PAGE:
Uneven Ripening

skadoshSeptember 22, 2009

Hi,

My tomatoes just started ripening now. I recently picked a Brandywine after it had blushed, and left in a paper bag to ripen. After four days, the bottom half of the tomato seems fully ripe, while the top is still dark green. What is going on ? Pictures below

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dickiefickle(5B Dousman,Wi.)

Looks like 3 more days to go

    Bookmark   September 23, 2009 at 12:28AM
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bigdaddyj(Zone7)

When the stem end of a tomato remains green or yellowish, it is called green shoulders. That's what your Brandy has. Not Uneven Ripening which is something totally different. The green area is also noticably harder than the ripened fruit. This can occur when temperatures remain high for a prolonged period or when the fruit receives too much direct sun exposure. The chlorophyll in the fruit that would normally break down as the fruit ripens, doesn't or does so too slowly.

This problem is more prevalent in heirloom varieties, since many hybrid tomatoes have been bred not to do this. If you find this happening to your tomatoes, make sure the fruits have good foliage cover. If the problem persists, try picking the tomatoes after they reach breaker stage and allowing them to ripen away from the sun. As with tomatoes that crack, tomatoes with green shoulders are still edible. Just cut around the shoulders.

    Bookmark   September 23, 2009 at 6:45AM
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sue_ct(z6 CT)

Why are you putting them in a paper bag? The way I understand it, that simulates "gassing" the tomatoes, which growers used to do to make grocery store tomatoes, which causes them to turn red but not to really ripen internally, resulting in red but firm fruit that shipped well and looked good but also causes you to end up with the same quality of tomato you buy in the grocery store. Wait until they get to the first blush stage or later and let them ripen out of the sun on a counter top or similar area, but not on a window sill. That way they will ripen fully, not just turn red.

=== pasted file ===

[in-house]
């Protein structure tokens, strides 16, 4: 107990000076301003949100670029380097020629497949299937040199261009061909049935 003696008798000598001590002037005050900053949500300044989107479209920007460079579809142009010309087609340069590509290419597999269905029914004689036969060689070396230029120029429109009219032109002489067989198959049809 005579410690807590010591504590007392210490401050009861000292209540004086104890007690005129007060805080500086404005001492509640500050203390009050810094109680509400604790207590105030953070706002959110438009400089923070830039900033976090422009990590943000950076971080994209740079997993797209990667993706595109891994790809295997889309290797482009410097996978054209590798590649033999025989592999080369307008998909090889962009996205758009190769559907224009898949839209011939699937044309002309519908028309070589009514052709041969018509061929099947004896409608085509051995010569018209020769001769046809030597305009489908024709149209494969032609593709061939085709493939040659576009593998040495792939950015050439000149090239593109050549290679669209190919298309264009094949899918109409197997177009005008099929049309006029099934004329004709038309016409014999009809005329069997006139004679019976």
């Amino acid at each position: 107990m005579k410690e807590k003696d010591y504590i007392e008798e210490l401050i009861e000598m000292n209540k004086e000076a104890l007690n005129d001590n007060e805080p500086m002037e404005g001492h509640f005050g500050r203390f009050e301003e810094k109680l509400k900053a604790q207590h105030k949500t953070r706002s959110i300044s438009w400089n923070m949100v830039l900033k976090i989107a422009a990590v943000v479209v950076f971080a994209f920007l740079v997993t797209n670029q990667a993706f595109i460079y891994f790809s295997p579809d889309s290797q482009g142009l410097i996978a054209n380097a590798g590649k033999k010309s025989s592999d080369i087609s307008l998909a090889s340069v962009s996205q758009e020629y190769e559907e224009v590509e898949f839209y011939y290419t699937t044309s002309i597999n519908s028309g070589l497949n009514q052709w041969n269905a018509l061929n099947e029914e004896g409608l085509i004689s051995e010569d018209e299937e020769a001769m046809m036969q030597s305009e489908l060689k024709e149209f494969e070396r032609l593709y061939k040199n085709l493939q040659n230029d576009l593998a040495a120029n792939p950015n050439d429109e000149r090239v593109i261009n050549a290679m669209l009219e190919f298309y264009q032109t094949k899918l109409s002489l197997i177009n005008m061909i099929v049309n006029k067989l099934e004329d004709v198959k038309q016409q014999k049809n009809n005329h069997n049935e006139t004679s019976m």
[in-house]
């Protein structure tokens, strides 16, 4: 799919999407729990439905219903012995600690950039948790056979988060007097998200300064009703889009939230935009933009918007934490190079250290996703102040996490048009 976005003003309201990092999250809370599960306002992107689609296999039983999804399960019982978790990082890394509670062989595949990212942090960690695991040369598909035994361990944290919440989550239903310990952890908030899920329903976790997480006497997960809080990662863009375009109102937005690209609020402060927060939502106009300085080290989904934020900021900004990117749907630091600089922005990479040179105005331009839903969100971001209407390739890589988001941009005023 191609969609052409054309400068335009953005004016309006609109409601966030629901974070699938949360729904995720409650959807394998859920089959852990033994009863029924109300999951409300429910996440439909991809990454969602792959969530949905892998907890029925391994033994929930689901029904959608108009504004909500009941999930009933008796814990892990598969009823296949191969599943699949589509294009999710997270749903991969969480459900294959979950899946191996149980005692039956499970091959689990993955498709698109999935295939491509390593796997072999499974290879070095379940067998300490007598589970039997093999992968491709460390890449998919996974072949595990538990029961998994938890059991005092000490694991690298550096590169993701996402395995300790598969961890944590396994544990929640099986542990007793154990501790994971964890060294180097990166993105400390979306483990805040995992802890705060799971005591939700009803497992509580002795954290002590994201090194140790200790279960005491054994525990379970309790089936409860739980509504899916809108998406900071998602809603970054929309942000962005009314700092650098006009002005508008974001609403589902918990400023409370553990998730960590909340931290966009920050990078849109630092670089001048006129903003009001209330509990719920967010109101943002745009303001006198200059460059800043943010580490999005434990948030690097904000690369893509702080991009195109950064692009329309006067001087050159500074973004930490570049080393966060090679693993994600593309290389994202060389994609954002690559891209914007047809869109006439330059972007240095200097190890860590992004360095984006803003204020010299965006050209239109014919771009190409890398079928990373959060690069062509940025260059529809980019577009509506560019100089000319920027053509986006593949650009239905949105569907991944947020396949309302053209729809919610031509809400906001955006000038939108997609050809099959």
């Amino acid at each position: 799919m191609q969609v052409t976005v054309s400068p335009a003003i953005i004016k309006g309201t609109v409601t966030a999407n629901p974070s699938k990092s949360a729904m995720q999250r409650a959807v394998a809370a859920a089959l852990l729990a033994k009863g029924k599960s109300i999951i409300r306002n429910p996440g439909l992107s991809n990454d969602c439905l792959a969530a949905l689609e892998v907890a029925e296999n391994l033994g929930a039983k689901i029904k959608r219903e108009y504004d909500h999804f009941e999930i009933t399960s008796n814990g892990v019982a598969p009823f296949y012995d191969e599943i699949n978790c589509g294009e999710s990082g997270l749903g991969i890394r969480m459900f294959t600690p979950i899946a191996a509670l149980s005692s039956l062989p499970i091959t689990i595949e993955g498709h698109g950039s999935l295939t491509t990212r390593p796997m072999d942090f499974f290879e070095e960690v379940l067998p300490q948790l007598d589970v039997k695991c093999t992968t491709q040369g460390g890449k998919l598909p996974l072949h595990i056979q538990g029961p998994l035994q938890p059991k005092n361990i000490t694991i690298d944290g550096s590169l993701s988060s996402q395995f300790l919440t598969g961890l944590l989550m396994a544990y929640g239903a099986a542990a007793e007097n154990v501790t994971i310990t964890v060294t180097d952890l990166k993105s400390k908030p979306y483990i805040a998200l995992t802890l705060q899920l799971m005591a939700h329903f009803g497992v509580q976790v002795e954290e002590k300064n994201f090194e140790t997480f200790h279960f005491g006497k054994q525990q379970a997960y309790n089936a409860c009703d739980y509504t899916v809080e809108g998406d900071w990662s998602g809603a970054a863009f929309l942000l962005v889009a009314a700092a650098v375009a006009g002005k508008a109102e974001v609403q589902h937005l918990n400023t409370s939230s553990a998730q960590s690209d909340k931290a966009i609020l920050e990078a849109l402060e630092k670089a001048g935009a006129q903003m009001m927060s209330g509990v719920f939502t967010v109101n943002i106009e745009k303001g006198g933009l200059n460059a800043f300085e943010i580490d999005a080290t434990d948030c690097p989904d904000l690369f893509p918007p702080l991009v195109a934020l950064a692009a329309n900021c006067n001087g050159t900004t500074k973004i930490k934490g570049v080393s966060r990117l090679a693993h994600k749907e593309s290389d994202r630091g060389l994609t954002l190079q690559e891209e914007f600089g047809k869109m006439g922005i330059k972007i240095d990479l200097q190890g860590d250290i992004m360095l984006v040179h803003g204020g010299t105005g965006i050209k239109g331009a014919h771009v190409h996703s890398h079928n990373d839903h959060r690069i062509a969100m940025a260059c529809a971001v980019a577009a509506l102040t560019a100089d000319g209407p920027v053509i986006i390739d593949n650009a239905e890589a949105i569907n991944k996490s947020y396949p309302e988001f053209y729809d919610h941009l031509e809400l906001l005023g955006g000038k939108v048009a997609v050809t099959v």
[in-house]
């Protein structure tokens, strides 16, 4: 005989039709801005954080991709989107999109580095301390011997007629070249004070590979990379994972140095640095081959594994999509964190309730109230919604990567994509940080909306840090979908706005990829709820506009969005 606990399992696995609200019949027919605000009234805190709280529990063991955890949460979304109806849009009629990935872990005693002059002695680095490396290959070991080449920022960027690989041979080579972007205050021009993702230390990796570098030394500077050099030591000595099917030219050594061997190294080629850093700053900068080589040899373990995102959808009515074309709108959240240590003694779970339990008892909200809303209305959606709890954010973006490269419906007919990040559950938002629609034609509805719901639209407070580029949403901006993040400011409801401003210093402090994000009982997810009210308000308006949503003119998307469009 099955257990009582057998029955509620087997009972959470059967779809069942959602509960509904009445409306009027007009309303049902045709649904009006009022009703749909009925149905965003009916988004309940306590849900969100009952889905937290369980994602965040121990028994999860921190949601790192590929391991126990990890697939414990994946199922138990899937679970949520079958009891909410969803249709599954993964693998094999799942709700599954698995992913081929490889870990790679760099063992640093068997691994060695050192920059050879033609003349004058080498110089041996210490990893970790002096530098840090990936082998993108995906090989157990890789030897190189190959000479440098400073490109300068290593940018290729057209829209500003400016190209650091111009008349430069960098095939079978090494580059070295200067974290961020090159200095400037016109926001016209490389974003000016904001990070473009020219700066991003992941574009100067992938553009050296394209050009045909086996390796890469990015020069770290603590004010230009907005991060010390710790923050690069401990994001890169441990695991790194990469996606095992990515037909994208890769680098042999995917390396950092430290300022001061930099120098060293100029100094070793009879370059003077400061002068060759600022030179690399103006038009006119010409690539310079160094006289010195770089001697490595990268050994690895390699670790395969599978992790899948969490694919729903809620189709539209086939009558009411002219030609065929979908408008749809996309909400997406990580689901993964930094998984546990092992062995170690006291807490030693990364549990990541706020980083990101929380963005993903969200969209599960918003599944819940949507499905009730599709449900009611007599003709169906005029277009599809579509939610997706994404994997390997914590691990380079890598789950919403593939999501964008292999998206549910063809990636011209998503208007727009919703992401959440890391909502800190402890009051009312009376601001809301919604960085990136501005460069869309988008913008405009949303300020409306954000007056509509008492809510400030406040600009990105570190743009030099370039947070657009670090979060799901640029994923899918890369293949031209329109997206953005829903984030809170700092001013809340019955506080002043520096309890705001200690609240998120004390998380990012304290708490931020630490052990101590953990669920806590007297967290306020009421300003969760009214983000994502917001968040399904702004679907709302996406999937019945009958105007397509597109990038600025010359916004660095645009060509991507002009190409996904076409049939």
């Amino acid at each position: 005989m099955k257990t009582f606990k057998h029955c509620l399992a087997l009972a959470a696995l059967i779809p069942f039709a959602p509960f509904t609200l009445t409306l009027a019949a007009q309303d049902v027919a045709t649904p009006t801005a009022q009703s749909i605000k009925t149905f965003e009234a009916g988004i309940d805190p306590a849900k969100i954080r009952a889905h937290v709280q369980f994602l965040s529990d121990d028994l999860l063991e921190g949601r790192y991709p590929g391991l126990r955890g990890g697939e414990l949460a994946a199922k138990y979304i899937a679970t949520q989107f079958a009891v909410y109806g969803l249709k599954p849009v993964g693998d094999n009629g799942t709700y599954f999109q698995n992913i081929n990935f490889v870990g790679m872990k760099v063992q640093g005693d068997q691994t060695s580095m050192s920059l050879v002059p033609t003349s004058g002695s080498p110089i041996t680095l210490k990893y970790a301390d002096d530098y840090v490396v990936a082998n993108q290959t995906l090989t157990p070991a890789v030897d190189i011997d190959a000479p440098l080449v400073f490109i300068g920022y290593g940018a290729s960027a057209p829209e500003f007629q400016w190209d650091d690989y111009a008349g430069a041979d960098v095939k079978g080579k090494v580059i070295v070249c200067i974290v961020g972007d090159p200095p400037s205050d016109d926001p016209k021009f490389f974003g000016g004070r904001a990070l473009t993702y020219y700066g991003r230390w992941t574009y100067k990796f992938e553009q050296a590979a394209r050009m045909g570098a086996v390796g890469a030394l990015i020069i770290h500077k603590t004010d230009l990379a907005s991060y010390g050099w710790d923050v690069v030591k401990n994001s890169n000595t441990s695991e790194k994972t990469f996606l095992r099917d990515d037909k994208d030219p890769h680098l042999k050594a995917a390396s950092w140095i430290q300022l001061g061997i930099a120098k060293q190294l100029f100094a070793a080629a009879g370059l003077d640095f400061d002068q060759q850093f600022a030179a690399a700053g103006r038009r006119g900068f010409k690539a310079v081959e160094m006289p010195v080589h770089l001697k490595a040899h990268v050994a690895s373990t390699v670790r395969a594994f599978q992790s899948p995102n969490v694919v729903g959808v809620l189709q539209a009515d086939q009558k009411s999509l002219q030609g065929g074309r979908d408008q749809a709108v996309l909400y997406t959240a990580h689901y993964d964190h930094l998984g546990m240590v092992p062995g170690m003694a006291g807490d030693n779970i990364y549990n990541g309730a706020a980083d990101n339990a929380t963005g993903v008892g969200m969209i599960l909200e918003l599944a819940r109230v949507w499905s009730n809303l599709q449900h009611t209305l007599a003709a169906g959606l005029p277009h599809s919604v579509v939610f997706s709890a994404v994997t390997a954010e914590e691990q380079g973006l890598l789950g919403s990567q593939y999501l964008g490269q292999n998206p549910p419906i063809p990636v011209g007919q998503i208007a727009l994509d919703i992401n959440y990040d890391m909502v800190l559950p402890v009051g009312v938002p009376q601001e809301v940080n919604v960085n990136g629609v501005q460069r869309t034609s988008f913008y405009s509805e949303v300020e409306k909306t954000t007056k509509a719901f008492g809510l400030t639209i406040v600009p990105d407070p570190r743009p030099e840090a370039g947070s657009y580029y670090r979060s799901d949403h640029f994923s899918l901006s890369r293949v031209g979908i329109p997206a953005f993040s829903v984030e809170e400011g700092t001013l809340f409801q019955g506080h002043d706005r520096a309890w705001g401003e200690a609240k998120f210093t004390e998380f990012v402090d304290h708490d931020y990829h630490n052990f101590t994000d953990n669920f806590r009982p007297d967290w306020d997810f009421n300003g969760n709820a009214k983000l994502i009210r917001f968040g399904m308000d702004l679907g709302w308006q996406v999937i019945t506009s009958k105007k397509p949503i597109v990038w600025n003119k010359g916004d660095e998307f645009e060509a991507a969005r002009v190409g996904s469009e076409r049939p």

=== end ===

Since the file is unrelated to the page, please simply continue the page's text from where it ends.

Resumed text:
Sue

    Bookmark   September 23, 2009 at 10:54PM
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engineeredgarden(7, nw Alabama)

bigdaddyj - you just taught me something, and it's greatly appreciated.

EG

    Bookmark   September 24, 2009 at 8:43PM
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carolyn137(z4/5 NY)

This problem is more prevalent in heirloom varieties, since many hybrid tomatoes have been bred not to do this. If you find this happening to your tomatoes, make sure the fruits have good foliage cover. If the problem persists, try picking the tomatoes after they reach breaker stage and allowing them to ripen away from the sun. As with tomatoes that crack, tomatoes with green shoulders are still edible. Just cut around the shoulders.

******

The gene involved is called the uniform ripening gene and if a variety doesn't have it the fruits usually do get green shoulders and that's not a problem as I see it.

And yes, that gene is bred into almost all hybrid varieties.

And I agree with Sue about using a paper bag to ripen fruits. As tomato fruits ripen they make ethylene gas naturally which is part of the ripening process. If you put unripened fruits in a bag, and some add pieces of apple or banana, what you do is to trap that ethylene gas inside the bag.

But.....our winter shipped in tomatoes usually have that anemic pink color b'c they are picked at the blush stage and put in large rooms where ethylene gas is forced in to hasten the ripening of those fruits, which I don't think taste good at all. So using bag ripening you're just doing the same as artificial ethylene gas ripening.( smile)

Carolyn

    Bookmark   September 24, 2009 at 9:42PM
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